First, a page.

'My liege.' She takes refuge in formality. Bows, still somewhat awkwardly. He knows of her wounds and so assays a rueful look of understanding before accepting her homage.

Yet only a few days before he had knelt to her


In the firelight, his golden hair seems made of flame.

'You summoned me away at a busy time, Arthur. May I ask why?'

His face is troubled. She knows him well enough by now to know this. Troubled -and something else.


She turns on instinct then to look at the woman who became queen in her place: the woman placed at his side by that stormcrow Merlin.

My place, if not for that meddling fool. Why did he tell him? Why? We were not raised as brother and sister, and the father…

…the father is only half.

Guenevere's normally placid face holds a smile of triumph now, and for the first time in many years, Morgaine feels a sense of foreboding.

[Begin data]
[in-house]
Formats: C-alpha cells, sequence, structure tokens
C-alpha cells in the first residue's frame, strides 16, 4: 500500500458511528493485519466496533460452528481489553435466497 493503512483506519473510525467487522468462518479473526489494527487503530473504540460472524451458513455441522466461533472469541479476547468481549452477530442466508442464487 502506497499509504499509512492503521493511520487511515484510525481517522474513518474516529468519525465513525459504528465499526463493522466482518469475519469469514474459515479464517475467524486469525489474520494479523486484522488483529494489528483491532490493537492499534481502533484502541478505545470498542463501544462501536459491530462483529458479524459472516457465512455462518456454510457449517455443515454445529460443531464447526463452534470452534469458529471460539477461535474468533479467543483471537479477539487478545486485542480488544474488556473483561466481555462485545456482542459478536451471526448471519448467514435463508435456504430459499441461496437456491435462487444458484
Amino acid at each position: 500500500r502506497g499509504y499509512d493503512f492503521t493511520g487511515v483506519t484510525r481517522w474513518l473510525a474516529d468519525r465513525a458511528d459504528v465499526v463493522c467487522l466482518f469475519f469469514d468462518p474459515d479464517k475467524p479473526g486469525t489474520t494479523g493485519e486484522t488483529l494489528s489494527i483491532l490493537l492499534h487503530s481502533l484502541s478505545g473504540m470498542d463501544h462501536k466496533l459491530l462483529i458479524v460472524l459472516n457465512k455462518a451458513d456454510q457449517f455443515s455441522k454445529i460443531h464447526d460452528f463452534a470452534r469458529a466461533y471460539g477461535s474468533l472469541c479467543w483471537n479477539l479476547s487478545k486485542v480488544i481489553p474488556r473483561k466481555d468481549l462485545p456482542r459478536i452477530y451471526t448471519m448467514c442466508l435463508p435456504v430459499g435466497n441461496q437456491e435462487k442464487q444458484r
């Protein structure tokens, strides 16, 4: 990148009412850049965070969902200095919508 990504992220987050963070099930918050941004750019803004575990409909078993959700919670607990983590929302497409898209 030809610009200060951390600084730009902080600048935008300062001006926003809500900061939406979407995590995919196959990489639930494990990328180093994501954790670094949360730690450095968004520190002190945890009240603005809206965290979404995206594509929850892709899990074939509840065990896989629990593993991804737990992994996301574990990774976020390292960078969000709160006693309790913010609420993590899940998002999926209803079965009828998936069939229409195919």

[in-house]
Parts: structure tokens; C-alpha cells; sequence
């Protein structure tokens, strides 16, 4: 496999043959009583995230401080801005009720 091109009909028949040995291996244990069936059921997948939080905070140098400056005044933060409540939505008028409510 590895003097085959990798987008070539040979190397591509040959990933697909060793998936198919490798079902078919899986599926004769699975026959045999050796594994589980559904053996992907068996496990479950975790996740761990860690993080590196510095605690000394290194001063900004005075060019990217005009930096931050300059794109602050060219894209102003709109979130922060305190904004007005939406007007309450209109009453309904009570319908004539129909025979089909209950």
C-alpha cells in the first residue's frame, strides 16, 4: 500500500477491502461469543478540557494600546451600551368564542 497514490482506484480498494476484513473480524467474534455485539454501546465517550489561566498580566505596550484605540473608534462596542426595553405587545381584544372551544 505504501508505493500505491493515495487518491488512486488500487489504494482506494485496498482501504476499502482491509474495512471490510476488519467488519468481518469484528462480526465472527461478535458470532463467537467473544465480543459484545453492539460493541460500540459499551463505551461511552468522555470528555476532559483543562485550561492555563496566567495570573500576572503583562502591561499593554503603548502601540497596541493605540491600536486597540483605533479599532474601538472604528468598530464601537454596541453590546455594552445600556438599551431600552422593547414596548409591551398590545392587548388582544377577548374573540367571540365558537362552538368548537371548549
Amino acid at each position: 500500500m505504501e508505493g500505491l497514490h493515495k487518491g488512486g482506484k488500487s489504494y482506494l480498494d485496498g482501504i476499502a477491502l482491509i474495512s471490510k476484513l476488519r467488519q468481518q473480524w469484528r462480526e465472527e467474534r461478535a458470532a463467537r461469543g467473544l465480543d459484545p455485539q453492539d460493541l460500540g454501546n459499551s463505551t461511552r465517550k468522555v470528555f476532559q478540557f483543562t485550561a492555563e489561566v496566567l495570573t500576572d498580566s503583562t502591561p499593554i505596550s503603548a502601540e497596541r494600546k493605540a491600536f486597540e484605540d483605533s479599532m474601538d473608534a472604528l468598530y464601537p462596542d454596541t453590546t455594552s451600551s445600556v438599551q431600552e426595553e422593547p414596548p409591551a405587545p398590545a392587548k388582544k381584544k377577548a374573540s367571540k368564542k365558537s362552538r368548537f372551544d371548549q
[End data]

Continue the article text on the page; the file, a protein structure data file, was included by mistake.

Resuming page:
'I need your troops, 'Gana,' Arthur's voice almost breaks as his speaks.

What has he done?

She schools her own voice to calm, letting nothing slip. Perhaps later, tonight, he will come to her chambers. Perhaps then she can tell him what she has kept secret these past years. The boy will be of an age to come to court as a page next year.

Past time.

'I am always yours to command, Arthur. The Legion of the Rose stands ready, as ever.'

He nods, turning his face away again, to stare deeply into the flames. 'Your - our grandmother persists in creating trouble for me. Now she seeks to turn the mage-lords of Lyonce to her cause.'